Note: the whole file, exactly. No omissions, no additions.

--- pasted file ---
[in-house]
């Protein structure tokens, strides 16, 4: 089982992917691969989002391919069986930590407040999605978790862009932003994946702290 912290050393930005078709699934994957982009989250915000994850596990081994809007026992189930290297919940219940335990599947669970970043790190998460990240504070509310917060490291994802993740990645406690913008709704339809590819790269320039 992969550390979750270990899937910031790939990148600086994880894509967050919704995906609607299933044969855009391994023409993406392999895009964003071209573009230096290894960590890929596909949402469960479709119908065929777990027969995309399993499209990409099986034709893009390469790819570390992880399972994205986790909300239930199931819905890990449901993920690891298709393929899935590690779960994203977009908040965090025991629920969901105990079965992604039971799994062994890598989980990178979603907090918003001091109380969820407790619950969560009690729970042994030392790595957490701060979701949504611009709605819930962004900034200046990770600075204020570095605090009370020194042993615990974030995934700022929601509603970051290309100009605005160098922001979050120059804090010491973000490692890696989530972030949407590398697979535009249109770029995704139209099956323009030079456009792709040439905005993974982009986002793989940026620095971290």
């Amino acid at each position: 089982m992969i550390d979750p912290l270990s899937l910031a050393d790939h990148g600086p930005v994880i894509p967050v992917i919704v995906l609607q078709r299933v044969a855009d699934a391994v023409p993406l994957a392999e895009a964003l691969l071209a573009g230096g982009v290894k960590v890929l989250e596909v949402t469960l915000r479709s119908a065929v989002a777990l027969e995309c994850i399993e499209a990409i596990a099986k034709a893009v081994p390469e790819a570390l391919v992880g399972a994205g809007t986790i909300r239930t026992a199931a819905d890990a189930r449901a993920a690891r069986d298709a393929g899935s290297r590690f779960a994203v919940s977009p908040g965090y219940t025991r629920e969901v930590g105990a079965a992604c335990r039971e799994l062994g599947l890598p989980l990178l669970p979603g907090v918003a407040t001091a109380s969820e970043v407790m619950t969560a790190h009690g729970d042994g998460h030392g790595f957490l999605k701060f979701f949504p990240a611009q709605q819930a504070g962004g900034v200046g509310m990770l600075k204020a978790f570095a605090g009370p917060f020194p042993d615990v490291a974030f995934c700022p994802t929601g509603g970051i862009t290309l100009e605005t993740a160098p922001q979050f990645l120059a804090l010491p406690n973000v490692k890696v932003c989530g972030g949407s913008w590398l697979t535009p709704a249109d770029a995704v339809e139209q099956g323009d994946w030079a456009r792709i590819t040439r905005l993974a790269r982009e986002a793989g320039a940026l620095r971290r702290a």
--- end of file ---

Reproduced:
[in-house]
């Protein structure tokens, strides 16, 4: 089982992917691969989002391919069986930590407040999605978790862009932003994946702290 912290050393930005078709699934994957982009989250915000994850596990081994809007026992189930290297919940219940335990599947669970970043790190998460990240504070509310917060490291994802993740990645406690913008709704339809590819790269320039 992969550390979750270990899937910031790939990148600086994880894509967050919704995906609607299933044969855009391994023409993406392999895009964003071209573009230096290894960590890929596909949402469960479709119908065929777990027969995309399993499209990409099986034709893009390469790819570390992880399972994205986790909300239930199931819905890990449901993920690891298709393929899935590690779960994203977009908040965090025991629920969901105990079965992604039971799994062994890598989980990178979603907090918003001091109380969820407790619950969560009690729970042994030392790595957490701060979701949504611009709605819930962004900034200046990770600075204020570095605090009370020194042993615990974030995934700022929601509603970051290309100009605005160098922001979050120059804090010491973000490692890696989530972030949407590398697979535009249109770029995704139209099956323009030079456009792709040439905005993974982009986002793989940026620095971290």
């Amino acid at each position: 089982m992969i550390d979750p912290l270990s899937l910031a050393d790939h990148g600086p930005v994880i894509p967050v992917i919704v995906l609607q078709r299933v044969a855009d699934a391994v023409p993406l994957a392999e895009a964003l691969l071209a573009g230096g982009v290894k960590v890929l989250e596909v949402t469960l915000r479709s119908a065929v989002a777990l027969e995309c994850i399993e499209a990409i596990a099986k034709a893009v081994p390469e790819a570390l391919v992880g399972a994205g809007t986790i909300r239930t026992a199931a819905d890990a189930r449901a993920a690891r069986d298709a393929g899935s290297r590690f779960a994203v919940s977009p908040g965090y219940t025991r629920e969901v930590g105990a079965a992604c335990r039971e799994l062994g599947l890598p989980l990178l669970p979603g907090v918003a407040t001091a109380s969820e970043v407790m619950t969560a790190h009690g729970d042994g998460h030392g790595f957490l999605k701060f979701f949504p990240a611009q709605q819930a504070g962004g900034v200046g509310m990770l600075k204020a978790f570095a605090g009370p917060f020194p042993d615990v490291a974030f995934c700022p994802t929601g509603g970051i862009t290309l100009e605005t993740a160098p922001q979050f990645l120059a804090l010491p406690n973000v490692k890696v932003c989530g972030g949407s913008w590398l697979t535009p709704a249109d770029a995704v339809e139209q099956g323009d994946w030079a456009r792709i590819t040439r905005l993974a790269r982009e986002a793989g320039a940026l620095r971290r702290a």